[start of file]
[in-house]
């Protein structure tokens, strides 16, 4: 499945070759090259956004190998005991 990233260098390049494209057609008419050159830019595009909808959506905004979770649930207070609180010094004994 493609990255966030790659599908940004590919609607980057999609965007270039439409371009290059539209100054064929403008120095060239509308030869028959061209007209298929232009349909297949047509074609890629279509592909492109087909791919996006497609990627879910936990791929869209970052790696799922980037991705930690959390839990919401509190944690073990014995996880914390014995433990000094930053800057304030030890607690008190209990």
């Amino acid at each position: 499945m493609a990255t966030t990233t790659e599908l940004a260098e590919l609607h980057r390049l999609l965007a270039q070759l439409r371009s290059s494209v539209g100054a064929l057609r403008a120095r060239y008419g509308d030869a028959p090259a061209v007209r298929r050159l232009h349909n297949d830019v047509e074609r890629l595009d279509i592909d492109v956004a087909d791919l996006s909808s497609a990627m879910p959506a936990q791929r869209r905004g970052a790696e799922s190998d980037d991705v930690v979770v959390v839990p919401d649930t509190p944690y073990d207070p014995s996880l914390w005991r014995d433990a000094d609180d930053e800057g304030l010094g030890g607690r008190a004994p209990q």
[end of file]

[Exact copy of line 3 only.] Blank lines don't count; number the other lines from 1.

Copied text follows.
């Amino acid at each position: 499945m493609a990255t966030t990233t790659e599908l940004a260098e590919l609607h980057r390049l999609l965007a270039q070759l439409r371009s290059s494209v539209g100054a064929l057609r403008a120095r060239y008419g509308d030869a028959p090259a061209v007209r298929r050159l232009h349909n297949d830019v047509e074609r890629l595009d279509i592909d492109v956004a087909d791919l996006s909808s497609a990627m879910p959506a936990q791929r869209r905004g970052a790696e799922s190998d980037d991705v930690v979770v959390v839990p919401d649930t509190p944690y073990d207070p014995s996880l914390w005991r014995d433990a000094d609180d930053e800057g304030l010094g030890g607690r008190a004994p209990q």